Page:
"And isn't she nice to-day?"Miss Collingwood was turning away, when her mistress stretched out her hand and drew her back."I wish you'd go away, child!" said Janet in a decidedly cross tone. "What are all you small girls doing out and about at this hour? Surely it's time for you to be in bed. What can Miss Marshall be about not to have fetched you before now?"
"We are not by ourselves when we are together," replied Bridget. "Come along, girls, don't be such little despicable cowards! I'll square it with Mrs.[Pg 44] Freeman. You trust me. Mrs. Freeman will forgive us everything when the queen is coming back. Now, do let's be quick, we haven't a minute to lose!"
Bridget dropped back into her seat with a profound sigh. Presently the dinner gong sounded, and Miss Patience put away her papers and accounts, and shutting up her desk, prepared to leave the room. Bridget got up too. "I am glad that is dinner," she said; "I'm awfully hungry. May I go up to my room to tidy myself, Miss Patience?"
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"My name is Ruth," replied the girl so addressed, "and I can't guess ages. Come, Olive, let us find our French lessons and go."Notwithstanding these various criticisms, the carriage with its occupants calmly pursued its way, and was presently lost to view in the courtyard at the side of the house.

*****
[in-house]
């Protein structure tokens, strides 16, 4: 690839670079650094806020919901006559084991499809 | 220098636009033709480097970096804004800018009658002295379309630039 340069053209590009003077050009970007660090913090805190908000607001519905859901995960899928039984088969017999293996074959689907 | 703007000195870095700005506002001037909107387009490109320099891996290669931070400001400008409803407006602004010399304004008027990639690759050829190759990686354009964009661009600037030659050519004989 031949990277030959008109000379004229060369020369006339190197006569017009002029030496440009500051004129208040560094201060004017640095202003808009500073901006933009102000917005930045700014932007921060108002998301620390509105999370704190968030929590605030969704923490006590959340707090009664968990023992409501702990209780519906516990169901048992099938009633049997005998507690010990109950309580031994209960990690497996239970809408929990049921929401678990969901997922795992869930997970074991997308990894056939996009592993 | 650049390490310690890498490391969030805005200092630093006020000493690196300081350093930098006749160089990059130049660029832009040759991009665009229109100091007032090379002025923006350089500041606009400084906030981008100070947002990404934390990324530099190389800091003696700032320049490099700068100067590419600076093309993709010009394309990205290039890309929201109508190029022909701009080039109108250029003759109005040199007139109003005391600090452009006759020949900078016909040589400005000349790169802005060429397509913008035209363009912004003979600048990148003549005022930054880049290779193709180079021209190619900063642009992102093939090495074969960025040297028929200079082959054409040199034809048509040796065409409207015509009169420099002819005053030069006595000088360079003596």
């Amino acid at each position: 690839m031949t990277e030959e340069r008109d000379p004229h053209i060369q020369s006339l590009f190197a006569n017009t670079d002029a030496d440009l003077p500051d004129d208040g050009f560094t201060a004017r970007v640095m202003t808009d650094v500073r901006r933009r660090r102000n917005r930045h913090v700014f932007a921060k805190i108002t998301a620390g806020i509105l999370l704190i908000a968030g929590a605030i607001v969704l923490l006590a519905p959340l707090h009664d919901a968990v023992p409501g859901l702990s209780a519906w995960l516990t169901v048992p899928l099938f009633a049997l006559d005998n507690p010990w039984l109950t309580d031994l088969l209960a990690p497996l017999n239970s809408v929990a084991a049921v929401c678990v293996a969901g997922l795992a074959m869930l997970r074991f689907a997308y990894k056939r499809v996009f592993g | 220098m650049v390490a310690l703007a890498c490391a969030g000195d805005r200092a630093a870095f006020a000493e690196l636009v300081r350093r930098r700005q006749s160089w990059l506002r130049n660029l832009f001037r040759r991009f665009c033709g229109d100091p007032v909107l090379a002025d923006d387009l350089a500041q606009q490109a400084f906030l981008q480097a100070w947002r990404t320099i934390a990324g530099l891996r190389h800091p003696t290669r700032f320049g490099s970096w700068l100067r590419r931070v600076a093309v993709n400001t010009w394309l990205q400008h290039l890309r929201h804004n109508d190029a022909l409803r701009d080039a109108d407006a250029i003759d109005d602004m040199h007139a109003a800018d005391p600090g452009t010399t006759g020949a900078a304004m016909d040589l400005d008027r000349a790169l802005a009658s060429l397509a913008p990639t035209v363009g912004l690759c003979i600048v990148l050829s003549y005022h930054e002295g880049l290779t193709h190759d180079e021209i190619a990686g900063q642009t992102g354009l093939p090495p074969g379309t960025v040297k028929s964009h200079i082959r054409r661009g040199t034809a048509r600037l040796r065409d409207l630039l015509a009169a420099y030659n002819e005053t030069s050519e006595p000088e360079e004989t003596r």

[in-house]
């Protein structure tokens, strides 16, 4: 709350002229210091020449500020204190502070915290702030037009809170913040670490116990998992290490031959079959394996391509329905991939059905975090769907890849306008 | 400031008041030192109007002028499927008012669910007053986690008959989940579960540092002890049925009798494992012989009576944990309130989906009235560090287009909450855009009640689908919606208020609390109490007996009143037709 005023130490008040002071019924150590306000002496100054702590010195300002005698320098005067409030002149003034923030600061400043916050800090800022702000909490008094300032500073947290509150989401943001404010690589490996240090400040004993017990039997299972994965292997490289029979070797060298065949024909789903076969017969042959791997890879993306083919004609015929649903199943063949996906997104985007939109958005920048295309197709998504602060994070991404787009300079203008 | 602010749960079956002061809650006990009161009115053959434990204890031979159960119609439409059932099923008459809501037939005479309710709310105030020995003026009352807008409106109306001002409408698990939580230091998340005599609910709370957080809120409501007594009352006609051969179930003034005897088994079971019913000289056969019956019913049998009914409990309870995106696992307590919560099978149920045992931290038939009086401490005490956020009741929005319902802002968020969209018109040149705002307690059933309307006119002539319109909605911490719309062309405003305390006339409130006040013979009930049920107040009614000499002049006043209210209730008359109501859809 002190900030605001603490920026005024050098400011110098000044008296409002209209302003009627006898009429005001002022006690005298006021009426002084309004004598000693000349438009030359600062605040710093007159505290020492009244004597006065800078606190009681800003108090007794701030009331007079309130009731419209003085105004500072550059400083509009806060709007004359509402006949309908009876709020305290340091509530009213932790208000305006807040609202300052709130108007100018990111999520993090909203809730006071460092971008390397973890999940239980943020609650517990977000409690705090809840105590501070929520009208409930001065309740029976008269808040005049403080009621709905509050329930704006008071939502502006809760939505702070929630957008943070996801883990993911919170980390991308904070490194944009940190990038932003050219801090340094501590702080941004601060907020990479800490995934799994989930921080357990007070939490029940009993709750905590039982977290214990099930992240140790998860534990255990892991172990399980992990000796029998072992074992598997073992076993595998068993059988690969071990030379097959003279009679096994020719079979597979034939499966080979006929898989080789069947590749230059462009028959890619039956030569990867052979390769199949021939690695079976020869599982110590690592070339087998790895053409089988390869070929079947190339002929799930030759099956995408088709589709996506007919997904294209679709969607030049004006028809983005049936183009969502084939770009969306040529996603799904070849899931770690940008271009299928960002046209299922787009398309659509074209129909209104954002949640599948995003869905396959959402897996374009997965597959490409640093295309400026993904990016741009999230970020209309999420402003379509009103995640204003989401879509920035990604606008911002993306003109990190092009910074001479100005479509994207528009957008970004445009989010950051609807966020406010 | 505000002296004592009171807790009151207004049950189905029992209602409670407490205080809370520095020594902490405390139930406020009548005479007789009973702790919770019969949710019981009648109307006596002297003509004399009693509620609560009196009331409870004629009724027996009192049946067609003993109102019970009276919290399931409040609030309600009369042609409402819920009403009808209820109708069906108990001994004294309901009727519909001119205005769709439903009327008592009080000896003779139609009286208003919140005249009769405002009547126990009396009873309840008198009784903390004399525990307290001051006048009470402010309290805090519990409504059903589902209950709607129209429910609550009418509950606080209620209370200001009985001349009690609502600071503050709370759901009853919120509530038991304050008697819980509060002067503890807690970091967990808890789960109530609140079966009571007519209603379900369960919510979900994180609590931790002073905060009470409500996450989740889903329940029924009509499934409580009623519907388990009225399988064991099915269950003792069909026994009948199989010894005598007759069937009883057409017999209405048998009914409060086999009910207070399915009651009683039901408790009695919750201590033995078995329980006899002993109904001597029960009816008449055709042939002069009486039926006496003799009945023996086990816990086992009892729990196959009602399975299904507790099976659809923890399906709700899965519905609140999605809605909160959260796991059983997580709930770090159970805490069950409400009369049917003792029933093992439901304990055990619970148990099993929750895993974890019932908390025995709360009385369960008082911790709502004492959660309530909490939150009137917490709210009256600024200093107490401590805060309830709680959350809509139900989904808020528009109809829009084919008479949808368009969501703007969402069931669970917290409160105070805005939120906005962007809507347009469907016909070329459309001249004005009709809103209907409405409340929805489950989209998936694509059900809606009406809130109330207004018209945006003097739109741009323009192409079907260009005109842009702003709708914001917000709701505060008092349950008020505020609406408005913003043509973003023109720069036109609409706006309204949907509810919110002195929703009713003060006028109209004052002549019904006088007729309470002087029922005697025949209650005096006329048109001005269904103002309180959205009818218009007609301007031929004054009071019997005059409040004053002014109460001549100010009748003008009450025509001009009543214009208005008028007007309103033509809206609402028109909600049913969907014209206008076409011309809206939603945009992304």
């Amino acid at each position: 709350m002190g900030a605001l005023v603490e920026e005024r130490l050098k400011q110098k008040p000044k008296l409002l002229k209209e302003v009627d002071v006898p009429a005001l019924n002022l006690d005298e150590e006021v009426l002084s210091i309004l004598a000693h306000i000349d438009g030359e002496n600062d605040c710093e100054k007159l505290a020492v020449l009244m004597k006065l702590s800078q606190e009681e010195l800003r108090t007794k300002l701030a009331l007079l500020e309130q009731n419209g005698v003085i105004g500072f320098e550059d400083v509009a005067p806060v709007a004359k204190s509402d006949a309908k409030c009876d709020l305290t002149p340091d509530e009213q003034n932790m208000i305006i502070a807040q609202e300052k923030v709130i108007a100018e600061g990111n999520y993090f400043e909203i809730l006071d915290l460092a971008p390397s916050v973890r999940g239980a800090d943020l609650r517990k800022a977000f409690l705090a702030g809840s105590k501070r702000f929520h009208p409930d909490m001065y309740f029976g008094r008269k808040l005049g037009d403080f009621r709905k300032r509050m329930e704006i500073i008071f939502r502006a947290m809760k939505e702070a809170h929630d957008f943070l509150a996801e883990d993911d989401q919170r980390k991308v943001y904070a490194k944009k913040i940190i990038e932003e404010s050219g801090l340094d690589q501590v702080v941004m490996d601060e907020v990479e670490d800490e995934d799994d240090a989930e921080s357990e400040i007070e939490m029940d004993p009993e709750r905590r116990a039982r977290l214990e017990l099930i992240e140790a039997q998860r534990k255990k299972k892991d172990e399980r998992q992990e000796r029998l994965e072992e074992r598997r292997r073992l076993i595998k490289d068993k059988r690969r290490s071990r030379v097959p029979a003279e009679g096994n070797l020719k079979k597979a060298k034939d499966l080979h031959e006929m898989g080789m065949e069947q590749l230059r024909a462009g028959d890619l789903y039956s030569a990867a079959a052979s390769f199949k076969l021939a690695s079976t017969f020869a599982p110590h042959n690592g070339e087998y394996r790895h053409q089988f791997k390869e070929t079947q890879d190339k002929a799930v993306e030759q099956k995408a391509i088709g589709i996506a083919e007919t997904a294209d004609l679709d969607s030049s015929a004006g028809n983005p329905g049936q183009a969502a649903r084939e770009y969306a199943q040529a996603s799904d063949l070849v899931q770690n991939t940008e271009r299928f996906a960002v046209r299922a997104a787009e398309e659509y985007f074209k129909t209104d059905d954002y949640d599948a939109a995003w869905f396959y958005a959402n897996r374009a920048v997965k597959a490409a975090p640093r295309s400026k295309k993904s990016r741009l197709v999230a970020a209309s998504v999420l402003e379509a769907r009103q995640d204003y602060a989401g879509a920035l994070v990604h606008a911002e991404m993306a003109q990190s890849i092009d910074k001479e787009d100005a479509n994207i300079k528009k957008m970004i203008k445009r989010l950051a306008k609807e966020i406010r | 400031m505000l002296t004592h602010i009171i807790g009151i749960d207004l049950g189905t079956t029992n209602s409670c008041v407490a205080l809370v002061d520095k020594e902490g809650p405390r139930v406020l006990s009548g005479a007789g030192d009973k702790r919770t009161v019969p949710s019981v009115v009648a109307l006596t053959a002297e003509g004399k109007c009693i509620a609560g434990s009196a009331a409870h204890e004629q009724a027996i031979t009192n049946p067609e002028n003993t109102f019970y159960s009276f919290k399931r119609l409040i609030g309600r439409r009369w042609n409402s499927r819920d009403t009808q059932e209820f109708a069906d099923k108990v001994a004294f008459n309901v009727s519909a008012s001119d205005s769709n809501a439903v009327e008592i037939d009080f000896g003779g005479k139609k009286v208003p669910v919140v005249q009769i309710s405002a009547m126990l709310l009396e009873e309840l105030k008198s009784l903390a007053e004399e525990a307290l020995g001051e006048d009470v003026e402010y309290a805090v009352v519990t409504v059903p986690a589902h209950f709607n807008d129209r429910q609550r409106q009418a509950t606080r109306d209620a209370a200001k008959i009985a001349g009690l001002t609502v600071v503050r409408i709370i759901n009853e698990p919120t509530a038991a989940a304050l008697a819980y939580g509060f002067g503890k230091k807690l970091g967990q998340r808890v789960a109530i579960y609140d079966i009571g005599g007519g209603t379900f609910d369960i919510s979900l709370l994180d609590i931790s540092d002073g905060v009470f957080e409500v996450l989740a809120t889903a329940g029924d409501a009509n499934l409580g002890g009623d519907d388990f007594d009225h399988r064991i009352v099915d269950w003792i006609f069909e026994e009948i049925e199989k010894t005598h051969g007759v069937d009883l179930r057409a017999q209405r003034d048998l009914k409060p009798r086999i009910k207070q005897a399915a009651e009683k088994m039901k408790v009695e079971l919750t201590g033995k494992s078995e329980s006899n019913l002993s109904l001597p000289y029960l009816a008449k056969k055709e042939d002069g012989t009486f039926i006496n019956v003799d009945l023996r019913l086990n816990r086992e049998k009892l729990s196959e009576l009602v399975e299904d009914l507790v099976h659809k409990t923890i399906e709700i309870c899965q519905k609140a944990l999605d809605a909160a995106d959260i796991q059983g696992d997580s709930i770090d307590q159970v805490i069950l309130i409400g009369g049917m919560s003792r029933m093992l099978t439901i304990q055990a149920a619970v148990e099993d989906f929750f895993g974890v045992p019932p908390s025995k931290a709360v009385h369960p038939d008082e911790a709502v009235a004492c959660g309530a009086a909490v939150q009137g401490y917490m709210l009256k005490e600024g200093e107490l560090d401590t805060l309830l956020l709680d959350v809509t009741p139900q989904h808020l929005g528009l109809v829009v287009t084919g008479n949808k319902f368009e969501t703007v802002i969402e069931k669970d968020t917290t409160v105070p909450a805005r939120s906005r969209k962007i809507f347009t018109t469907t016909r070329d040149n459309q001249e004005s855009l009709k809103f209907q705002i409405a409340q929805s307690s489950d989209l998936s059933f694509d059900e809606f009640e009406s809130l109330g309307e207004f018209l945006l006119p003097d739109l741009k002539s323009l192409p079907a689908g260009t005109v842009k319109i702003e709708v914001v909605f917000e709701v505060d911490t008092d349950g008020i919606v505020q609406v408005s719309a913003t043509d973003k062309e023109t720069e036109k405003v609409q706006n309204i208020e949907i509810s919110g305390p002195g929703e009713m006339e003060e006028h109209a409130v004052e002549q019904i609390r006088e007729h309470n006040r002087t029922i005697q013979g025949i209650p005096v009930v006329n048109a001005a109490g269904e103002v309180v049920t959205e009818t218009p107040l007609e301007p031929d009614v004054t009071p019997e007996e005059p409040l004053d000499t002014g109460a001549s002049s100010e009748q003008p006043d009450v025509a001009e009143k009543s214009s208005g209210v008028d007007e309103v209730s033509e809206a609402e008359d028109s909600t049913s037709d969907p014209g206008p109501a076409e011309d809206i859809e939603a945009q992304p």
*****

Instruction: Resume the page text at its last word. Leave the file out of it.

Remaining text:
"I hate school," she said. "I want to go back to the Castle. Can I go to-day?"She was not present, however, and did not, indeed, put in an appearance in the breakfast room until the meal was half over.
"Yes, yes, I know," replied Janet, with a sneer; "she did something which shook the nerves of our beloved favorite. Had anyone else given Miss Percival her little fright, I could have forgiven her!"
"I don't suppose that Evelyn Percival is to rule the school. She is away at present, and we can't wait on her will and pleasure. Let's form our committee, and do without her."
Such as it was, however, supper was a much-prized institution of Mulberry Court; only the fifth-form and sixth-form girls were allowed to partake of it. To sit up to supper, therefore, was a distinction intensely envied by the lower school. The plain fare sounded to them like honey and ambrosia. They were never tired of speculating as to what went on in the dining room on these occasions, and the idea of sitting up to supper was with some of the girls a more stimulating reason for being promoted to the fifth form than any other which could be offered.